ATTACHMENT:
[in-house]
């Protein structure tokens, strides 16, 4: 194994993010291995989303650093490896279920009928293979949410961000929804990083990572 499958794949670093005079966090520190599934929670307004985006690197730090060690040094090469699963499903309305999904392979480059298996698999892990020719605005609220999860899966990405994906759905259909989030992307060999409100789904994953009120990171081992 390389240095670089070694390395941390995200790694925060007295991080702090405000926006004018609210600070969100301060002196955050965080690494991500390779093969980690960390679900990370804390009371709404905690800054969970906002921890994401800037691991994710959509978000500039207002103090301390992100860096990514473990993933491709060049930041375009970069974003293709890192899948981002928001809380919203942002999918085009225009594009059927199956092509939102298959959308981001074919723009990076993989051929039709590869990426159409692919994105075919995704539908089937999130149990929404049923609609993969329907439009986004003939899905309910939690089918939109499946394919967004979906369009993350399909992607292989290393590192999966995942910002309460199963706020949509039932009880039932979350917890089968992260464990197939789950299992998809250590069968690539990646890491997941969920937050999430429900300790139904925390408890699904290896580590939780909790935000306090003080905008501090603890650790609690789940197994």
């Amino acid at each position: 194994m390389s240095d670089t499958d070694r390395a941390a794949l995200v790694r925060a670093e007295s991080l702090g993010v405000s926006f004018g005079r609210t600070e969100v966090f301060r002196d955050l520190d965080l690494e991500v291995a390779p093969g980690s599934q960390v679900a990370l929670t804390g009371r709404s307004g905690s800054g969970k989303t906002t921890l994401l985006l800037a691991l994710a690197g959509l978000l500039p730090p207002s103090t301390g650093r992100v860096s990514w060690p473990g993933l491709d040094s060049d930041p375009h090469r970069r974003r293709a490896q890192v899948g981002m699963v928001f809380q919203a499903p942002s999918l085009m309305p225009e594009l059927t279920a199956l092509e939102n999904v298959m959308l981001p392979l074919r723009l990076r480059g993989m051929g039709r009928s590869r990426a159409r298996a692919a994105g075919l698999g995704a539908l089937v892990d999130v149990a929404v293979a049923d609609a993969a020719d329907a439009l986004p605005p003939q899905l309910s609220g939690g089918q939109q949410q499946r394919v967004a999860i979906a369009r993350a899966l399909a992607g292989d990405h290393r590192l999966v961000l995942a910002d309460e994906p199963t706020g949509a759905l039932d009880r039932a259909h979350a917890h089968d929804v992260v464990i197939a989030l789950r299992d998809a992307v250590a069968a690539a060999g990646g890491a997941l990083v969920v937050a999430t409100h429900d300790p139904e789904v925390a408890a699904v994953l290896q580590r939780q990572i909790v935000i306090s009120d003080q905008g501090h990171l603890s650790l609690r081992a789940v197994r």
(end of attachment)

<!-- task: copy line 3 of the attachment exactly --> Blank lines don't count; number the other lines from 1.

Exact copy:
């Amino acid at each position: 194994m390389s240095d670089t499958d070694r390395a941390a794949l995200v790694r925060a670093e007295s991080l702090g993010v405000s926006f004018g005079r609210t600070e969100v966090f301060r002196d955050l520190d965080l690494e991500v291995a390779p093969g980690s599934q960390v679900a990370l929670t804390g009371r709404s307004g905690s800054g969970k989303t906002t921890l994401l985006l800037a691991l994710a690197g959509l978000l500039p730090p207002s103090t301390g650093r992100v860096s990514w060690p473990g993933l491709d040094s060049d930041p375009h090469r970069r974003r293709a490896q890192v899948g981002m699963v928001f809380q919203a499903p942002s999918l085009m309305p225009e594009l059927t279920a199956l092509e939102n999904v298959m959308l981001p392979l074919r723009l990076r480059g993989m051929g039709r009928s590869r990426a159409r298996a692919a994105g075919l698999g995704a539908l089937v892990d999130v149990a929404v293979a049923d609609a993969a020719d329907a439009l986004p605005p003939q899905l309910s609220g939690g089918q939109q949410q499946r394919v967004a999860i979906a369009r993350a899966l399909a992607g292989d990405h290393r590192l999966v961000l995942a910002d309460e994906p199963t706020g949509a759905l039932d009880r039932a259909h979350a917890h089968d929804v992260v464990i197939a989030l789950r299992d998809a992307v250590a069968a690539a060999g990646g890491a997941l990083v969920v937050a999430t409100h429900d300790p139904e789904v925390a408890a699904v994953l290896q580590r939780q990572i909790v935000i306090s009120d003080q905008g501090h990171l603890s650790l609690r081992a789940v197994r």